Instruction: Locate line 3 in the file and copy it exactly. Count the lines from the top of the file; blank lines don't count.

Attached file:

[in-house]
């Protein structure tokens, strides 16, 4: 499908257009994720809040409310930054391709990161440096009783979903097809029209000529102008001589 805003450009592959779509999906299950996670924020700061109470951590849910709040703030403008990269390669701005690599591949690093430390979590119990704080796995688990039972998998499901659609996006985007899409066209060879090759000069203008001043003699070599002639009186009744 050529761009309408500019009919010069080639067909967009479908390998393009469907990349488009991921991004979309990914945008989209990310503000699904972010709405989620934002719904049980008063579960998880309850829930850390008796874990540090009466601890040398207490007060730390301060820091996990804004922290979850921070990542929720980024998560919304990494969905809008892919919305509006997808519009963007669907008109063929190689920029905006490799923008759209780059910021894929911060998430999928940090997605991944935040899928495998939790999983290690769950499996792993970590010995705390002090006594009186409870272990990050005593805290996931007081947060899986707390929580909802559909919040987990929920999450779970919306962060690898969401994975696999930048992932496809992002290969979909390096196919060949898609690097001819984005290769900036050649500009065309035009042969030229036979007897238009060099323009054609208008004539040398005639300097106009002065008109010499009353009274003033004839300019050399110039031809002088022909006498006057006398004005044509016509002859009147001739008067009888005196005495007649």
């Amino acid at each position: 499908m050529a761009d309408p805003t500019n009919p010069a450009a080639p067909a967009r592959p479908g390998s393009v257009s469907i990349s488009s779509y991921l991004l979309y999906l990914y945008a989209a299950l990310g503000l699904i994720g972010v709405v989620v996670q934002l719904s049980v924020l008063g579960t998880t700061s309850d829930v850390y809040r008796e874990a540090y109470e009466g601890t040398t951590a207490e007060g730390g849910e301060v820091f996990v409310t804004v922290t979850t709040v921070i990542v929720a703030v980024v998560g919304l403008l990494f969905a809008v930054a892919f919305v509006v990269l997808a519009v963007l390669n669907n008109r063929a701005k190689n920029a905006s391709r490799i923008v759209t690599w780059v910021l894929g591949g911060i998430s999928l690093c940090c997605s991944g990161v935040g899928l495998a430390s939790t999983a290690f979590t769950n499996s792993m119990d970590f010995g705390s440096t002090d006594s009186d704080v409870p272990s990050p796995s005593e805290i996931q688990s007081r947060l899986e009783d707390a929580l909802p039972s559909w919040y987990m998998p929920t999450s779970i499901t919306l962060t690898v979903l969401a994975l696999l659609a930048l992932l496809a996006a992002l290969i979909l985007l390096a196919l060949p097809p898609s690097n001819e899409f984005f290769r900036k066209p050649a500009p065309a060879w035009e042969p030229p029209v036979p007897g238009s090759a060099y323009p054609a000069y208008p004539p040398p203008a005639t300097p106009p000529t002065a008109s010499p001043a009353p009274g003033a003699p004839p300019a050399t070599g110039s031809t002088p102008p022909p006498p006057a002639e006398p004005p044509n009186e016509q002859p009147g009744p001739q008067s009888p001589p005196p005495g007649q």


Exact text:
């Amino acid at each position: 499908m050529a761009d309408p805003t500019n009919p010069a450009a080639p067909a967009r592959p479908g390998s393009v257009s469907i990349s488009s779509y991921l991004l979309y999906l990914y945008a989209a299950l990310g503000l699904i994720g972010v709405v989620v996670q934002l719904s049980v924020l008063g579960t998880t700061s309850d829930v850390y809040r008796e874990a540090y109470e009466g601890t040398t951590a207490e007060g730390g849910e301060v820091f996990v409310t804004v922290t979850t709040v921070i990542v929720a703030v980024v998560g919304l403008l990494f969905a809008v930054a892919f919305v509006v990269l997808a519009v963007l390669n669907n008109r063929a701005k190689n920029a905006s391709r490799i923008v759209t690599w780059v910021l894929g591949g911060i998430s999928l690093c940090c997605s991944g990161v935040g899928l495998a430390s939790t999983a290690f979590t769950n499996s792993m119990d970590f010995g705390s440096t002090d006594s009186d704080v409870p272990s990050p796995s005593e805290i996931q688990s007081r947060l899986e009783d707390a929580l909802p039972s559909w919040y987990m998998p929920t999450s779970i499901t919306l962060t690898v979903l969401a994975l696999l659609a930048l992932l496809a996006a992002l290969i979909l985007l390096a196919l060949p097809p898609s690097n001819e899409f984005f290769r900036k066209p050649a500009p065309a060879w035009e042969p030229p029209v036979p007897g238009s090759a060099y323009p054609a000069y208008p004539p040398p203008a005639t300097p106009p000529t002065a008109s010499p001043a009353p009274g003033a003699p004839p300019a050399t070599g110039s031809t002088p102008p022909p006498p006057a002639e006398p004005p044509n009186e016509q002859p009147g009744p001739q008067s009888p001589p005196p005495g007649q």